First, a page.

Signal transduction pathways in the trypanosome flagellum
Supervisor: Dr Michael Ginger
Human African Trypanosomiasis (HAT), more commonly known as sleeping sickness, is endemic in 36 countries in sub-Saharan Africa, and is invariably fatal if not successfully treated. Trypanosoma brucei, which causes HAT, is a flagellate protozoan parasite transmitted via the bite of an infected tsetse fly. The trypanosome flagellum is a whip-like organelle which plays a critical role in determining parasite motility. Moreover, a functioning flagellum is essential for the division and survival of pathogenic bloodstream trypanosomes, raising the possibility that interfering with flagellar function represents a novel way to kill trypanosomes [see Broadhead et al. Nature 409:224-7; Ginger et al. Nature Reviews Microbiology 6:838-50].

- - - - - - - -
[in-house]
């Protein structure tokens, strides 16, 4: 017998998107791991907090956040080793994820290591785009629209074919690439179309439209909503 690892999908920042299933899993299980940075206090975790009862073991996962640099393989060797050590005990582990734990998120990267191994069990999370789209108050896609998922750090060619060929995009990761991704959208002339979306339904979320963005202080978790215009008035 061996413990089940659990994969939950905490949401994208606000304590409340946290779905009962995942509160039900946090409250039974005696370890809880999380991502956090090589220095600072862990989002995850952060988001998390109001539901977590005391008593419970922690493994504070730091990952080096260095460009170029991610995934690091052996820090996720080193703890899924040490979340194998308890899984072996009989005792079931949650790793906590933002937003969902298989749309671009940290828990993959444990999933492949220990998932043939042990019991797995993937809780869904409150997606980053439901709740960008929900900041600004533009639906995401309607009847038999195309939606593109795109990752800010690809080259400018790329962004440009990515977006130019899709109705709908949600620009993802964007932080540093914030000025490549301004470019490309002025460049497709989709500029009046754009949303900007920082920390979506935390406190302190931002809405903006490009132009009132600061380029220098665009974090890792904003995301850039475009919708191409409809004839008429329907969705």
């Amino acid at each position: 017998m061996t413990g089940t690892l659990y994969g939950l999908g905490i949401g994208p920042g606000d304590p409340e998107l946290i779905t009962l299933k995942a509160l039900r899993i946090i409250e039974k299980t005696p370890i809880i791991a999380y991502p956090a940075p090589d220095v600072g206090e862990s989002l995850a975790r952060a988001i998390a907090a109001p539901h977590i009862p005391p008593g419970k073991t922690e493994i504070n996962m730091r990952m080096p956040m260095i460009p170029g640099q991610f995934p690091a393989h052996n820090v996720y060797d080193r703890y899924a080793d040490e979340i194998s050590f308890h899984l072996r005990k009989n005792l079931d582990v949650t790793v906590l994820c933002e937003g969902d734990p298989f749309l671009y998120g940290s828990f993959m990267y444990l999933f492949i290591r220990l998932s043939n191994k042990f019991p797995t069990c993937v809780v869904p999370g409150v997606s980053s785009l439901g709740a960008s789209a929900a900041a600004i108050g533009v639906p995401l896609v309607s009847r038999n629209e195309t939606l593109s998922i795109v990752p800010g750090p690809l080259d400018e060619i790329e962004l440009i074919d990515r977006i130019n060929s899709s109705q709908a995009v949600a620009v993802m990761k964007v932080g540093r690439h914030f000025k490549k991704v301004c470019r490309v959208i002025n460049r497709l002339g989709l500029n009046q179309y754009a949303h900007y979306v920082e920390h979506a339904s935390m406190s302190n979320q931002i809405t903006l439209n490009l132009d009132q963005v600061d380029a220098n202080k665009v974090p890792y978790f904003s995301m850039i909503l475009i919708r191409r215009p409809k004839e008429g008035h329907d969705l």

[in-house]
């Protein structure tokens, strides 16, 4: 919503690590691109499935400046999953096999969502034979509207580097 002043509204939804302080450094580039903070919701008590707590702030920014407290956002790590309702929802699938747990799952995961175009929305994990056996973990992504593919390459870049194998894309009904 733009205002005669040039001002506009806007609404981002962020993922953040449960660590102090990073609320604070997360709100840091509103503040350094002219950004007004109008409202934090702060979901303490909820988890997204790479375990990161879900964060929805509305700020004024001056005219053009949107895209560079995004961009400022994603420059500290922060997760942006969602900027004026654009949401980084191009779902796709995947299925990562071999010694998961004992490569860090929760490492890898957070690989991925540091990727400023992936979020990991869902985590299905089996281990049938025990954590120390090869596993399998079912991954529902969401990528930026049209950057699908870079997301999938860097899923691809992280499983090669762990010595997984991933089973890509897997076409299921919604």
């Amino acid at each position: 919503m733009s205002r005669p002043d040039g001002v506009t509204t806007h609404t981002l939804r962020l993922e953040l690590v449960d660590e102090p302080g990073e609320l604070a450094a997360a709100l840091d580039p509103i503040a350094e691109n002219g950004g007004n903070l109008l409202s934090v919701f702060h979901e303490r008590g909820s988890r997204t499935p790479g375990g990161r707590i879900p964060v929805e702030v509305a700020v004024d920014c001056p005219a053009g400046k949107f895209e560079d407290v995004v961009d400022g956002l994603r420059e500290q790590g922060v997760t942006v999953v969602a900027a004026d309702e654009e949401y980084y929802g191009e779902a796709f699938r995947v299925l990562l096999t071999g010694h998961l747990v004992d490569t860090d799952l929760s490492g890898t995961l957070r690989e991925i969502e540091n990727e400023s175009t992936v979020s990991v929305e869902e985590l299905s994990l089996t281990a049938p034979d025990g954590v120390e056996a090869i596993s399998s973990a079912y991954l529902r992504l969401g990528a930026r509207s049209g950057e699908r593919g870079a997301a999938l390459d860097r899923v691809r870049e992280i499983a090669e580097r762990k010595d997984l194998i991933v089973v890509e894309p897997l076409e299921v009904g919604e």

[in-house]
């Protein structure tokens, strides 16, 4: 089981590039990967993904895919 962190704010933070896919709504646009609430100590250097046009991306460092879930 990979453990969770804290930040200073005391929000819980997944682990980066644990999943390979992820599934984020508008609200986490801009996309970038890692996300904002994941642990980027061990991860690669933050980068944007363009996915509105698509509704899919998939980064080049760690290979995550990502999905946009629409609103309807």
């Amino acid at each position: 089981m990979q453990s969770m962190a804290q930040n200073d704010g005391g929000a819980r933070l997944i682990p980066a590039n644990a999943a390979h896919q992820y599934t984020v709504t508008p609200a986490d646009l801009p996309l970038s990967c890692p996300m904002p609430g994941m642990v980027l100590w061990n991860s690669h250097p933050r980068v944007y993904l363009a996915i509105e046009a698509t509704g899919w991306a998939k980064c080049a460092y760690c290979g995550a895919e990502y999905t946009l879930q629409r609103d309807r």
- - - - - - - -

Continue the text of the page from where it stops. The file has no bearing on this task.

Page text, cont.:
This project aims to investigate the signaling cascades necessary in the assembly and motility of the trypanosome flagellum; a potential outcome is the identification of novel drug targets against the trypanosome parasite. Candidate enzymes postulated to be involved in flagellar function, including two protein kinases already under study in the laboratory, will be investigated using a combination of molecular biology, cell biology and biochemical approaches (e.g. trypanosome cell culture and genetic manipulation, recombinant protein expression, live cell imaging and immunohistochemistry, proteomics via 2D electrophoresis and mass spectrometry).The project will be co-supervised by Dr Michael Ginger, Dr Karen Grant and Dr Paul McKean - informal enquiries are welcome to any of these supervisors.